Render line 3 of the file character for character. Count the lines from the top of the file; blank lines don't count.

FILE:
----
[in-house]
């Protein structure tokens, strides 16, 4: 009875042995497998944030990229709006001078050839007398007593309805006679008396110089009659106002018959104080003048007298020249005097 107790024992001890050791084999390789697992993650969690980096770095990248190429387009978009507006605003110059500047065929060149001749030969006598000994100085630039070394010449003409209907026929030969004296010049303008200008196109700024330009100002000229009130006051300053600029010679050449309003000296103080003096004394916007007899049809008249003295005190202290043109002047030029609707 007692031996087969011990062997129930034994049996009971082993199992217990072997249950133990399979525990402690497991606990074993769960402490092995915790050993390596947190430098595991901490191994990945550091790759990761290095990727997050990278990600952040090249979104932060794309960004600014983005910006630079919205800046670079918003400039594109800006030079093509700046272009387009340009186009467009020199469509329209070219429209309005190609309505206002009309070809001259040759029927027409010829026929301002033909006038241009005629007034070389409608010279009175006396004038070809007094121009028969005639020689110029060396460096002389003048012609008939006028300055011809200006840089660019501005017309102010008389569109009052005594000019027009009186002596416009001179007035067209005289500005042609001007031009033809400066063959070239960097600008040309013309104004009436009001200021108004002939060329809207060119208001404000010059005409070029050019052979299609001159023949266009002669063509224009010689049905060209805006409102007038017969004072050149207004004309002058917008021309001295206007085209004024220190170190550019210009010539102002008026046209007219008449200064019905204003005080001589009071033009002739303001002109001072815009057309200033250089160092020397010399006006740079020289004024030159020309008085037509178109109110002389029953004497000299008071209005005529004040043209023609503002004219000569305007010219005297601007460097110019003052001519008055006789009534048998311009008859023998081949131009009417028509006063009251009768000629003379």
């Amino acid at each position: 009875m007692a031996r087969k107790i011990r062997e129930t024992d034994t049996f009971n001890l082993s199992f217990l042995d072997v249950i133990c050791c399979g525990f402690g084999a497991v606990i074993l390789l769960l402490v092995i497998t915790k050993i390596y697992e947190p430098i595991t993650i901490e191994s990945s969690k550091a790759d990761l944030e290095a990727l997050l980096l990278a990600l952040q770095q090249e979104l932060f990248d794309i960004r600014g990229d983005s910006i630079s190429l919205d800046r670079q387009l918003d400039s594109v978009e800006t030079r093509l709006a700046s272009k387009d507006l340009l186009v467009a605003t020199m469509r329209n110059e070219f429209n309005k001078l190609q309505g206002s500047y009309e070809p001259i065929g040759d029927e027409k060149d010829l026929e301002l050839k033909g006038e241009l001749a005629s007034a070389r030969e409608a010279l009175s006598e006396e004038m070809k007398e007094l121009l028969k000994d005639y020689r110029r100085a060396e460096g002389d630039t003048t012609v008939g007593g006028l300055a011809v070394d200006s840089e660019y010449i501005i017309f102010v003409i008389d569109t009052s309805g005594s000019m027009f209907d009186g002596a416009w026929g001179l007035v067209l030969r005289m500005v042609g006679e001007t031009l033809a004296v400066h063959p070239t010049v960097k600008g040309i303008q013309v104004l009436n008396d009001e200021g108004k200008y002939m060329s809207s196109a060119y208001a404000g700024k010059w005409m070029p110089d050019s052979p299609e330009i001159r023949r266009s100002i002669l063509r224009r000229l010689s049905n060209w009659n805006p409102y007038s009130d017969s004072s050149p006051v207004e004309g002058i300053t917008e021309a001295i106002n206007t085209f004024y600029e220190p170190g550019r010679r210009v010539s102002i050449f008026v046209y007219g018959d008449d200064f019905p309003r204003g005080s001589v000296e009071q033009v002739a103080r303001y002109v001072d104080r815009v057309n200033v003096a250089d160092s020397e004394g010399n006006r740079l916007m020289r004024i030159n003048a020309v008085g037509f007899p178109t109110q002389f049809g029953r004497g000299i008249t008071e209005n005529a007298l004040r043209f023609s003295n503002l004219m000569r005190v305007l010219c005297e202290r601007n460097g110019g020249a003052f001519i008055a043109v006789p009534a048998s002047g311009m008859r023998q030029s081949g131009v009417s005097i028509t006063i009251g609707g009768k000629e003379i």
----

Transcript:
């Amino acid at each position: 009875m007692a031996r087969k107790i011990r062997e129930t024992d034994t049996f009971n001890l082993s199992f217990l042995d072997v249950i133990c050791c399979g525990f402690g084999a497991v606990i074993l390789l769960l402490v092995i497998t915790k050993i390596y697992e947190p430098i595991t993650i901490e191994s990945s969690k550091a790759d990761l944030e290095a990727l997050l980096l990278a990600l952040q770095q090249e979104l932060f990248d794309i960004r600014g990229d983005s910006i630079s190429l919205d800046r670079q387009l918003d400039s594109v978009e800006t030079r093509l709006a700046s272009k387009d507006l340009l186009v467009a605003t020199m469509r329209n110059e070219f429209n309005k001078l190609q309505g206002s500047y009309e070809p001259i065929g040759d029927e027409k060149d010829l026929e301002l050839k033909g006038e241009l001749a005629s007034a070389r030969e409608a010279l009175s006598e006396e004038m070809k007398e007094l121009l028969k000994d005639y020689r110029r100085a060396e460096g002389d630039t003048t012609v008939g007593g006028l300055a011809v070394d200006s840089e660019y010449i501005i017309f102010v003409i008389d569109t009052s309805g005594s000019m027009f209907d009186g002596a416009w026929g001179l007035v067209l030969r005289m500005v042609g006679e001007t031009l033809a004296v400066h063959p070239t010049v960097k600008g040309i303008q013309v104004l009436n008396d009001e200021g108004k200008y002939m060329s809207s196109a060119y208001a404000g700024k010059w005409m070029p110089d050019s052979p299609e330009i001159r023949r266009s100002i002669l063509r224009r000229l010689s049905n060209w009659n805006p409102y007038s009130d017969s004072s050149p006051v207004e004309g002058i300053t917008e021309a001295i106002n206007t085209f004024y600029e220190p170190g550019r010679r210009v010539s102002i050449f008026v046209y007219g018959d008449d200064f019905p309003r204003g005080s001589v000296e009071q033009v002739a103080r303001y002109v001072d104080r815009v057309n200033v003096a250089d160092s020397e004394g010399n006006r740079l916007m020289r004024i030159n003048a020309v008085g037509f007899p178109t109110q002389f049809g029953r004497g000299i008249t008071e209005n005529a007298l004040r043209f023609s003295n503002l004219m000569r005190v305007l010219c005297e202290r601007n460097g110019g020249a003052f001519i008055a043109v006789p009534a048998s002047g311009m008859r023998q030029s081949g131009v009417s005097i028509t006063i009251g609707g009768k000629e003379i």